From Port Macquarie the field headed west to Wauchope and Cowan missed booking into a passage control, although the route instructions directed the crews to its location. However, the official in charge saw the car pass through and noted it on the paperwork; the Stewards subsequently decided to penalise only for an incomplete route card, for which there was a penalty of 10 points instead of the 25 for missing a passage control.

On this third night Ferguson put in a great effort to lose 16 points, followed by Bond with 18, Green and McLeod 21, Cowan 24 (plus a 10 point penalty to be 34). Without the 10 point penalty Cowan would have held a six point lead over Bond.

As the crews settled in for the day’s rest Harry Firth was confident his team could hold their lead (1st and 3rd) whilst BMC Leader Gus Staunton was equally confident that the Minis (2nd and 4th), with only 15 points between first and fourth, could out-handle the Toranas on the final night.

For the night’s run Bond dropped 18 points, and took the lead, Cowan 20 and fell back to second, then Ferguson, Green and Harris lost 21, Jackson 28 and Elliott 37. Culcheth, equal second after Day Two, fell out of the top ten, as did Riley, allowing Older and Houghton in. Culcheth demise was a crash in his Mini Cooper.

Richard Harris/Nigel Collier, in their Mazda R100, stayed in the top ten after the first night

Brian Culchuth examines the damge to the Cooper S

Results at end of night three:

1 Colin Bond George Shepheard Holden Torana XU1 55
2 Andrew Cowan Bob Forsyth Morris Cooper S 59
3 Barry Ferguson Dave Johnson Holden Torana GTR 66
4 Evan Green Peter Brown Morris Cooper S 70
=5 Richard Harris Nigel Collier Mazda R100 87
=5 Paul Older Colin Alexander Volvo 142S 87
7 John Taylor Graham West Austin 1800 95
8 Graham Elliott Wayne Gregson Volkswagen 1500 100
9 Peter Houghton Mick Nielsen Peugeot 404 101
10 Arthur Jackson Bob Adams Ford Escort TC 103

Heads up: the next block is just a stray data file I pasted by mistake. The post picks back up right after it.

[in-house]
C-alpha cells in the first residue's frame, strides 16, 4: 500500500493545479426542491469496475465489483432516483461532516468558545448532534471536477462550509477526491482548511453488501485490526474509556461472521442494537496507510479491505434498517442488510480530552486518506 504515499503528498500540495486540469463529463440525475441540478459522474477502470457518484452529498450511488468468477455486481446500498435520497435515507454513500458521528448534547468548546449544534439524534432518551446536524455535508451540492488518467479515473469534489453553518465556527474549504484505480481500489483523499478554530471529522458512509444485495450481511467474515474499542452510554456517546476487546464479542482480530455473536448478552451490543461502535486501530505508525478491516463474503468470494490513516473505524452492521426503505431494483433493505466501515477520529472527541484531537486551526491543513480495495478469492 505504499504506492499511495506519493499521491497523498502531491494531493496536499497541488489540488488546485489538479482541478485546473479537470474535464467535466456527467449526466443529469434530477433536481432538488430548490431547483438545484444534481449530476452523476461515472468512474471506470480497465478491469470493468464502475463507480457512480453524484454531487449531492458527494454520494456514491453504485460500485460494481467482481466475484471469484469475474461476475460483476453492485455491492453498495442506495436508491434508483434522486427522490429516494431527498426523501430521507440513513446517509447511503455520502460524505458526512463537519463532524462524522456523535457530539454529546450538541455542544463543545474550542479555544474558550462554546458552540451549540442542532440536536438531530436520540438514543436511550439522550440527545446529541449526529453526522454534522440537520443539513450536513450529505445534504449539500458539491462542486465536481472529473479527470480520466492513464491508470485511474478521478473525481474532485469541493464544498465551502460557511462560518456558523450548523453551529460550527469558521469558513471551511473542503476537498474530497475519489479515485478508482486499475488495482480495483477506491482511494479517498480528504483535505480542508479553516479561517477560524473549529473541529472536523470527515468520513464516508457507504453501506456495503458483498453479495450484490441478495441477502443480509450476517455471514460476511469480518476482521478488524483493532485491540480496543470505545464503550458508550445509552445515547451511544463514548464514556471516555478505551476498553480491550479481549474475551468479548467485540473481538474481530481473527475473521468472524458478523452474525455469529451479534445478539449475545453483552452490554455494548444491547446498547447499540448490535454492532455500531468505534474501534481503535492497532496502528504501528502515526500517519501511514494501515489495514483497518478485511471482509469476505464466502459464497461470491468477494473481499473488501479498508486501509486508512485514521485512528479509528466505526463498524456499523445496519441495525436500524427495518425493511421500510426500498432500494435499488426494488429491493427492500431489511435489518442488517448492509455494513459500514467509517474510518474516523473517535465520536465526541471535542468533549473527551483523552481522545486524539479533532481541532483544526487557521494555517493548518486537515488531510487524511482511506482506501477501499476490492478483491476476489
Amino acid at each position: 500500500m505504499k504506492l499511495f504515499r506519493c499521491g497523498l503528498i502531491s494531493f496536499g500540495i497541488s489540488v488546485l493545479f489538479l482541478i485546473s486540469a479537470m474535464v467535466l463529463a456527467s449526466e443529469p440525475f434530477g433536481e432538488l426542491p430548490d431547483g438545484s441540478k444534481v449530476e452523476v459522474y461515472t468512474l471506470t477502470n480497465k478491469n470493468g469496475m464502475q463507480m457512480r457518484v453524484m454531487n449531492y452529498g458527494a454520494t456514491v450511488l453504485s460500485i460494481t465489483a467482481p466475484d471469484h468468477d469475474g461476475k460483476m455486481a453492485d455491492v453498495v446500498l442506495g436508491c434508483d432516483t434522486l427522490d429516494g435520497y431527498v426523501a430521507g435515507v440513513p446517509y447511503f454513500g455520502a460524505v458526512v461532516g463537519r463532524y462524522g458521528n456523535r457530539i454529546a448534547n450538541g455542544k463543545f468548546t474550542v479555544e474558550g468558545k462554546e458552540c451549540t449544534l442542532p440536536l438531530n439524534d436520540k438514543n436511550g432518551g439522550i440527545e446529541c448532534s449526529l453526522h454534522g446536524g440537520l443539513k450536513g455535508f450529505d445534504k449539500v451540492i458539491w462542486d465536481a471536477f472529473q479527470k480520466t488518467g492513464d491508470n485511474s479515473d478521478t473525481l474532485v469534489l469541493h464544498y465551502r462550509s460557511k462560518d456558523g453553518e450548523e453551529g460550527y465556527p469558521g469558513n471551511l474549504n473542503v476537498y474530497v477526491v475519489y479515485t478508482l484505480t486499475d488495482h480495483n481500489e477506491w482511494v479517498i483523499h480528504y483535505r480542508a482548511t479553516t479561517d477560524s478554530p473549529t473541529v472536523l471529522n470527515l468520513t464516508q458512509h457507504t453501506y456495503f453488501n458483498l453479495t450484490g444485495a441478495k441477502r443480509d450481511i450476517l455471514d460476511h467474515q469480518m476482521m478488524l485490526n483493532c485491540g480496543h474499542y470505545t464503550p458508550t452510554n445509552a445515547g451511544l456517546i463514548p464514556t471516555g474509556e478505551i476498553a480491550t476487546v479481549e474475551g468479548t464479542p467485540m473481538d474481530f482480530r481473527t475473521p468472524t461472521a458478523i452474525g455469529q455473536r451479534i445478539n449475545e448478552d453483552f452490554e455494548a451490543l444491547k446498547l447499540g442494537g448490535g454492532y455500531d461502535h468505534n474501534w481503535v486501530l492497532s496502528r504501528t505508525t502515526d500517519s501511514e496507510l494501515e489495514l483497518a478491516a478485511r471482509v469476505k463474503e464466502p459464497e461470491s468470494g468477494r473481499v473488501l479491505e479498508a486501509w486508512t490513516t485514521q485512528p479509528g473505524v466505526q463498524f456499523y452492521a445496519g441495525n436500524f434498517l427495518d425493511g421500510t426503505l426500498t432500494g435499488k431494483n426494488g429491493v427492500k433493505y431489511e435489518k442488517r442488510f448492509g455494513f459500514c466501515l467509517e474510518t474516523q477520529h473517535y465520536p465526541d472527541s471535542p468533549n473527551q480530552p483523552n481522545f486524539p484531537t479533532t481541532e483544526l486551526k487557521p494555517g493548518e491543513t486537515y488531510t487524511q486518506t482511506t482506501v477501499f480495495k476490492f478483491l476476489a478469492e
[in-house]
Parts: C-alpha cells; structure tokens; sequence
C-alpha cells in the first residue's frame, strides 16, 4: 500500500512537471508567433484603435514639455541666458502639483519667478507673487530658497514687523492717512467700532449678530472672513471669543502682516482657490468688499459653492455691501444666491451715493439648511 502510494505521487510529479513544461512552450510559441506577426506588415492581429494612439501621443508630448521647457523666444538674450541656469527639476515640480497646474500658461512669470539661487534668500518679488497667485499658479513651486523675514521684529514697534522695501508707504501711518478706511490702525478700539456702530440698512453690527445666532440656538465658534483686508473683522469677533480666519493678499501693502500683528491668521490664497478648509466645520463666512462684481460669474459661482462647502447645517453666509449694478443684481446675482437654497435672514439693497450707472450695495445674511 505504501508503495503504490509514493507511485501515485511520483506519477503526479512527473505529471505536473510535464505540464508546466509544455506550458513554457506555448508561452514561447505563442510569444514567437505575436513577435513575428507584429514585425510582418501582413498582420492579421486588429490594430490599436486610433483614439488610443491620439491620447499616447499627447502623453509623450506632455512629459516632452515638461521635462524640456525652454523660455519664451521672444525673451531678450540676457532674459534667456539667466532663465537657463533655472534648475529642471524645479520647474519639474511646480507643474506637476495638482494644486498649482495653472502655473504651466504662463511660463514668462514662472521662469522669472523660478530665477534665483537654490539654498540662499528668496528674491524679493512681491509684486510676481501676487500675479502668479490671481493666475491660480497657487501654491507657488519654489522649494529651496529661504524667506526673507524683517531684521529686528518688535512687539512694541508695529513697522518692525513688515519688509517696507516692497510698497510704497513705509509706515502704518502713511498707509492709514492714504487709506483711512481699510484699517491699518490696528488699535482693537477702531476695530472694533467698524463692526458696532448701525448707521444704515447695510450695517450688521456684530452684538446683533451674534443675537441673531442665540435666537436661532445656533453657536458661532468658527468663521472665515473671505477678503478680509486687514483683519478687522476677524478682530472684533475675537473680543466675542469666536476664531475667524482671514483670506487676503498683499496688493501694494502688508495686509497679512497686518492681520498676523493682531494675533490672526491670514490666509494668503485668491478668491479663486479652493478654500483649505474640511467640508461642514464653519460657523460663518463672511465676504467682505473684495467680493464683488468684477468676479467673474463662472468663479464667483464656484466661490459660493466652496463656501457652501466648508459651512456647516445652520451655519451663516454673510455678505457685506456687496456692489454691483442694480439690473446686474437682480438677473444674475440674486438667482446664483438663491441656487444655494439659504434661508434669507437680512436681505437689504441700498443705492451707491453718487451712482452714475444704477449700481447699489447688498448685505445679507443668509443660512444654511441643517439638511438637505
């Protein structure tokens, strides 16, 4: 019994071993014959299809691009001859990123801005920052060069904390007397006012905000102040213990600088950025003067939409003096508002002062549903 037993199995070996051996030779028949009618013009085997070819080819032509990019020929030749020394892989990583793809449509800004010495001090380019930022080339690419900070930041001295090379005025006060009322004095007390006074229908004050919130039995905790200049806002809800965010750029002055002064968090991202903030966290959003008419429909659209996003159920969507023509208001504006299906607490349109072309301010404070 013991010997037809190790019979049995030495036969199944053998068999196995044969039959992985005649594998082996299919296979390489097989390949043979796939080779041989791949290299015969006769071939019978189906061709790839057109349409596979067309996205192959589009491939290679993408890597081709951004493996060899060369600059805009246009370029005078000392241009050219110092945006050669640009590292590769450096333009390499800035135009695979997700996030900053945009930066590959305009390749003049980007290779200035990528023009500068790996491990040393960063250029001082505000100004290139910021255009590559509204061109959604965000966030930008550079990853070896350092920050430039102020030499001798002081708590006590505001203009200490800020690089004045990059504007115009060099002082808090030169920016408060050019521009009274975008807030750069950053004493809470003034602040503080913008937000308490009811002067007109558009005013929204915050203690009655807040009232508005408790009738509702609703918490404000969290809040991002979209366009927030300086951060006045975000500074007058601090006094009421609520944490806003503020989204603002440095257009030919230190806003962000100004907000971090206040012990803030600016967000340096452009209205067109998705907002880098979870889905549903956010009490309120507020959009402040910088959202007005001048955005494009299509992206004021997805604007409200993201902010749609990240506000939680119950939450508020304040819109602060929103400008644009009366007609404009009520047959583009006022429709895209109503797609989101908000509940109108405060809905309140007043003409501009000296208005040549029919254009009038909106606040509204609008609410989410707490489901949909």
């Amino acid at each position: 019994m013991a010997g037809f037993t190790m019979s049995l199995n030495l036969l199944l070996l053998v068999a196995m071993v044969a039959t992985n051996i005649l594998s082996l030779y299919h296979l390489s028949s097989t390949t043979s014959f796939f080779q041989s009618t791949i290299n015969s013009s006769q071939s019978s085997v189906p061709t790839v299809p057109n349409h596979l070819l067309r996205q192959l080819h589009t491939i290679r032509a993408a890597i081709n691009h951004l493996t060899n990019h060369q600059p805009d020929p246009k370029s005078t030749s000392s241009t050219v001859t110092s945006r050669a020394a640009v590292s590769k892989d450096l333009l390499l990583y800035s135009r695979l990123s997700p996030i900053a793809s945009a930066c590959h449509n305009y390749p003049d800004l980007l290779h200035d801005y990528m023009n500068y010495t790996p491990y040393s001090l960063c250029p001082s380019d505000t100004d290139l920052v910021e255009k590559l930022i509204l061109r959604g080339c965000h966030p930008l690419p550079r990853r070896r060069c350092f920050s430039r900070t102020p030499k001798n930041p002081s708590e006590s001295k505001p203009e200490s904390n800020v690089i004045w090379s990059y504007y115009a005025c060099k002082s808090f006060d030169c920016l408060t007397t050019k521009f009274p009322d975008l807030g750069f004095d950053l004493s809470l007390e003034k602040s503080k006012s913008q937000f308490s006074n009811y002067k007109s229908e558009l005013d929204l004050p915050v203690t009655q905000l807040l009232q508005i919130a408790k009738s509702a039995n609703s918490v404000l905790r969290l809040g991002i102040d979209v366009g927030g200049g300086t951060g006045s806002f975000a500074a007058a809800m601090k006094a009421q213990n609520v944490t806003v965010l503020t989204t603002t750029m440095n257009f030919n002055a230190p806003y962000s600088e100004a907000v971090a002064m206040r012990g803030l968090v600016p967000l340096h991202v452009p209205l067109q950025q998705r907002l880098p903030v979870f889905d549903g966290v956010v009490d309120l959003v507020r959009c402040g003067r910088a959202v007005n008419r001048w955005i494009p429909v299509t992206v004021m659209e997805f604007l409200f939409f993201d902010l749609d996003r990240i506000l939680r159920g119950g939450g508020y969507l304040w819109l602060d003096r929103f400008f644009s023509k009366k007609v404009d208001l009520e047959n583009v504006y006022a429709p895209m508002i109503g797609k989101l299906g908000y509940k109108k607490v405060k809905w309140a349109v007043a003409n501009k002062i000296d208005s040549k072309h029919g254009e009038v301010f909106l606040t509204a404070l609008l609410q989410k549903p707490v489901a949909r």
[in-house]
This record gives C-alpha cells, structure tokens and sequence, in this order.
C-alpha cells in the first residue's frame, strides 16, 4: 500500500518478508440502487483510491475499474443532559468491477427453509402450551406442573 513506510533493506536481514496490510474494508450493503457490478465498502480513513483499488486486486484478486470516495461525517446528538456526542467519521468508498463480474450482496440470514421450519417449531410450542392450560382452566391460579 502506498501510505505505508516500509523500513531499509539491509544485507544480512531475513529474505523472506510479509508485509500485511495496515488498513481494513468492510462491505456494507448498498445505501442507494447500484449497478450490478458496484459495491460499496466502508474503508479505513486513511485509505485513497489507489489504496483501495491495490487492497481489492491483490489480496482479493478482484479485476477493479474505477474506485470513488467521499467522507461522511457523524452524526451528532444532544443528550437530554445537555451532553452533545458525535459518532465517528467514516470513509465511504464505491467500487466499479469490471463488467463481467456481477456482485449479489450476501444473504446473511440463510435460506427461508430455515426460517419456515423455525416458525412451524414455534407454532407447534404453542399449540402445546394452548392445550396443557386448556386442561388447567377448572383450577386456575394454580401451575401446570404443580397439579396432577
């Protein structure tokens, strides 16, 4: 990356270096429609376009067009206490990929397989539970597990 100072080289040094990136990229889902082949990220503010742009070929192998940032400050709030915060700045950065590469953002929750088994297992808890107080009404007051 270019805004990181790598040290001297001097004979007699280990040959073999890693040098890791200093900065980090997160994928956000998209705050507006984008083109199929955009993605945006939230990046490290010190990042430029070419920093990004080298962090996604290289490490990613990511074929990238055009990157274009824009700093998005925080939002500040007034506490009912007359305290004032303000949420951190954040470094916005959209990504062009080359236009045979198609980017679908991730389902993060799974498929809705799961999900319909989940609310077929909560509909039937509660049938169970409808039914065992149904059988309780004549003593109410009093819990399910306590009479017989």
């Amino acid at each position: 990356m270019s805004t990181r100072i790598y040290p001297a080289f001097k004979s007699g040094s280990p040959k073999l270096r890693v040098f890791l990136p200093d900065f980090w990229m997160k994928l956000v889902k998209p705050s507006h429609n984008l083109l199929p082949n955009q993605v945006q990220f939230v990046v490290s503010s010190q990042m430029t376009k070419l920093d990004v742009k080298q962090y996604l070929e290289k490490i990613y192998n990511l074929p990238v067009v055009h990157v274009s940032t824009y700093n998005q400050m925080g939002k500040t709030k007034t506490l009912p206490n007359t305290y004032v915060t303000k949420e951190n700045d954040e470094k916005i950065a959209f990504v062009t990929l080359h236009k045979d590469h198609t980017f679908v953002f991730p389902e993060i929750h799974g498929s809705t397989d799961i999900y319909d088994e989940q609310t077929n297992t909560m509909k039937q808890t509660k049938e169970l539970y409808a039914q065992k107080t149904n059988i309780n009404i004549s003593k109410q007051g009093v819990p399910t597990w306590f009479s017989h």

Day 4: Port Macquarie – Gloucester - Sydney

60 plus cars started the last night.

There were 1100 kilometres to go, of which approximately 650 were competitive, and one was about 200 long, and had been advertised as the roughest, toughest stage ever seen in any rally. So the pattern was set for the Torana cars to hold their lead and the Minis to go for broke.

The Minis slowly gained on the Toranas and Cowan eventually took the lead on the road and 10 minutes ahead of Ferguson, as Bond had ripped the exhaust of his Torana and lost the speedometer drive, also allowing Green to pass. The Cowan Mini approached a control but didn’t slow down at the flying finish point - the brakes had gone – and Cowan flung the Mini sideways to take a corner at the control but found the left front wheel banging on some twisted suspension after hitting a bank. Culcheth soon arrived and, being out of the running, allowed his Mini to be cannibalised but time was the enemy and Cowan lost an hour.

Then came the long and tough stage near Nundle with, in parts, tracks marked as suitable for four wheel drive vehicles only. 16 crews tackled the stage, the rest bypassed and took penalties accordingly. Those who tackled it managed to scramble over the gutters and down the rutted mountainside which dropped 1200 metres in 10 kilometres. Points lost show how tough it was – McLeod 52, Bruce Wilkinson 58, Richard Harris 72, Ferguson 87.

One controversy from this stage stayed within the sport for many years. Evan Green came across Barry Ferguson’s Torana bogged sideways on the road. Green, and navigator Peter Brown, helped the Torana’s crew on its way then restarted the Copper S only to immediately get bogged themselves, as Ferguson sailed away into the distance. Ferguson couldn’t see rearwards as the back window of the Torana was covered in mud, and didn’t think that the Mini would be delayed.

Then it was a long transport to the finish in Sydney, at Hornsby’s Westfield Shopping Centre.

So, on this last night, six of the top ten at the end of the third night dropped out – Cowan, Taylor, Elliott, Houghton and Arthur Jackson to let in McLeod, Wilkinson, Lloyd, Lunn and Arthur’s father Ossie. Ferguson lost 94 points, followed by Green with 114, then Harris 119 and Older 147. Bond dropped 200 points to fall from 1st outright to 8th outright at the finish.

The Final Ten – Jackson out and Jackson In! Arthur Jackson/Bob Adams in the Ford Escort dropped out of the top ten on the last night but Dad Ossie, with Adrian van Loon took his Volvo 122S into his 10th place.

Final results in Sydney:

1 Barry Ferguson Dave Johnson Holden Torana GTR 160
2 Evan Green Peter Brown Morris Cooper S 184
3 Stewart McLeod Adrian Mortimer Datsun 1600 186
4 Richard Harris Nigel Collier Mazda R100 206
5 Paul Older Colin Alexander Volvo 142S 234